CHARLESTON, S.C. -- When South Carolinians want an oyster roast for 10,000 people they turn to Jamie Westendorff. He can provide the 212,000 pounds of oysters, the Charleston Oyster Machine he invented to cook such volume, the four tractor trailer trucks to haul them to the picnic site, as well as the picnic tables he devised with holes in the middle for scraping the used shells right into barrels.
If what they want is a Frogmore Stew for a thousand, Westendorff has another invention for them: a Frogmore Stew cooker that can steam enough shrimp, sausage, hard-shell crabs, potatoes, onions and corn on the cob to feed the masses.
And for a South Carolina pig picking, Westendorff can bring his own stainless steel hog cookers that once were dishwashers.
That's right, dishwashers. And that's a hint to the secret of Jamie's success. "I worked for all the great restaurants in Charleston," says Westendorff. "They taught me all their secrets. But they didn't know it -- because I was the plumber." As he plied his trade -- sometimes getting paid with shares of the restaurants -- he heard the restaurateurs all talking about cooking outdoors. They talked about; he did it.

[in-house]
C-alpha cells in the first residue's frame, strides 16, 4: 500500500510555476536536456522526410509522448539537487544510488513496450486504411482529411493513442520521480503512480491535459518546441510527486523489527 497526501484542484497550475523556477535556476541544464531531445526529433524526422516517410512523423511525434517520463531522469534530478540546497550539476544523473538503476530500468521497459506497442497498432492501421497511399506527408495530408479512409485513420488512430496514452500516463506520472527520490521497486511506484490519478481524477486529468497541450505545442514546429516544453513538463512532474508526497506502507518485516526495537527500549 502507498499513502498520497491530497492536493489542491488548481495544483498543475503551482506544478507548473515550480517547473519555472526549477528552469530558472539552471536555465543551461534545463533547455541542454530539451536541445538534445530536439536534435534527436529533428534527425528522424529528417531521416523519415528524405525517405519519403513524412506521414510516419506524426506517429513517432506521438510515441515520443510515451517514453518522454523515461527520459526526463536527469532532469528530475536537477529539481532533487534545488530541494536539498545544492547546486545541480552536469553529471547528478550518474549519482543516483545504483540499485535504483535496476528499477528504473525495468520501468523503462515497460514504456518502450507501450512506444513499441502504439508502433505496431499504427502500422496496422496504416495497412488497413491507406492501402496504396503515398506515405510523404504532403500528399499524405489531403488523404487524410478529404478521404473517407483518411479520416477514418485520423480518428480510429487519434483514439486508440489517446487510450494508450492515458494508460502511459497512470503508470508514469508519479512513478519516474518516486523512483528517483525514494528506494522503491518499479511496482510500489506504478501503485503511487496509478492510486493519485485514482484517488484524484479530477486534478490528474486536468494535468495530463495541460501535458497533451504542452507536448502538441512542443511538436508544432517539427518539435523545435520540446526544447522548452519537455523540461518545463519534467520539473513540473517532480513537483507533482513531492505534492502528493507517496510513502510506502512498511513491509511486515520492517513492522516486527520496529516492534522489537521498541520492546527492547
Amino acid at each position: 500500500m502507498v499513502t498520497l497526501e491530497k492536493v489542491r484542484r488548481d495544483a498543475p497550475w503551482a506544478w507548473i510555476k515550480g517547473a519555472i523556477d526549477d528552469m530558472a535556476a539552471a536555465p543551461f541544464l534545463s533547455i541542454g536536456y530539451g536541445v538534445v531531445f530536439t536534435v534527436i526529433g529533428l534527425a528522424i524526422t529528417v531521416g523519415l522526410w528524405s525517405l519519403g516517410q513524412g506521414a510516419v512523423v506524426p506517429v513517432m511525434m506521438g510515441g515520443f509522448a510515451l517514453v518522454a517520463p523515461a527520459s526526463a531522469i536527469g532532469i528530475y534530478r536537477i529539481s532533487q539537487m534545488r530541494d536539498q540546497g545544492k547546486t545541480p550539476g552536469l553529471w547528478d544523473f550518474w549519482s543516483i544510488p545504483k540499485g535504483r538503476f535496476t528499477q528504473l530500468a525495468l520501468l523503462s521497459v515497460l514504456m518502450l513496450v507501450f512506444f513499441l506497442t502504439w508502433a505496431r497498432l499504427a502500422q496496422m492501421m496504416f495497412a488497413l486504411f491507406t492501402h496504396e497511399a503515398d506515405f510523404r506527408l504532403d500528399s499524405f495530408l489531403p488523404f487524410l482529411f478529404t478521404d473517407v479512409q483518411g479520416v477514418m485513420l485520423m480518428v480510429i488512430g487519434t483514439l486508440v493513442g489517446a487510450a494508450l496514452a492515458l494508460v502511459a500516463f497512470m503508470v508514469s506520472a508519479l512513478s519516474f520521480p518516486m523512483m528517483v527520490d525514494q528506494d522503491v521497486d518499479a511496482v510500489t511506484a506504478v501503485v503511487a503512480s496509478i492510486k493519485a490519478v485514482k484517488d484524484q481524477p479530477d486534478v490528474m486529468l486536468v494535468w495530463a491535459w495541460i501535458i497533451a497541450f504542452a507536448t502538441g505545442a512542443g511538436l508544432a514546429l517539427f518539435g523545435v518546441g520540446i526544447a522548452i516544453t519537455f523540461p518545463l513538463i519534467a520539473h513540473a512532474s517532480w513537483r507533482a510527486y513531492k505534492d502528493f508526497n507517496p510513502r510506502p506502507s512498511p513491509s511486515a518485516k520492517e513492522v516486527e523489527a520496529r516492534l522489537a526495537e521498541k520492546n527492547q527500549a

First he did it with Charleston Oyster Machine Company in 1982, then Charleston Outdoor Catering the next year, now with an offshoot for smaller parties, Jamie's Outdoor Cuisine. From the start Westendorff built his own equipment and always cooked from scratch on-site. As it turned out, by doing old, traditional whole-hog barbecues Westendorff was doing something new. "Nobody cooked hogs in Charleston. That was country stuff," he says.
The critical part of the business is the equipment. The nightmare of a barbecue is the hog cooker breaking down in the field before the hungry hordes. Thus, for the barbecue business there could hardly be a better combination of talents than chef and plumber; fixing equipment is for Westendorff just a matter of doing what he has always done.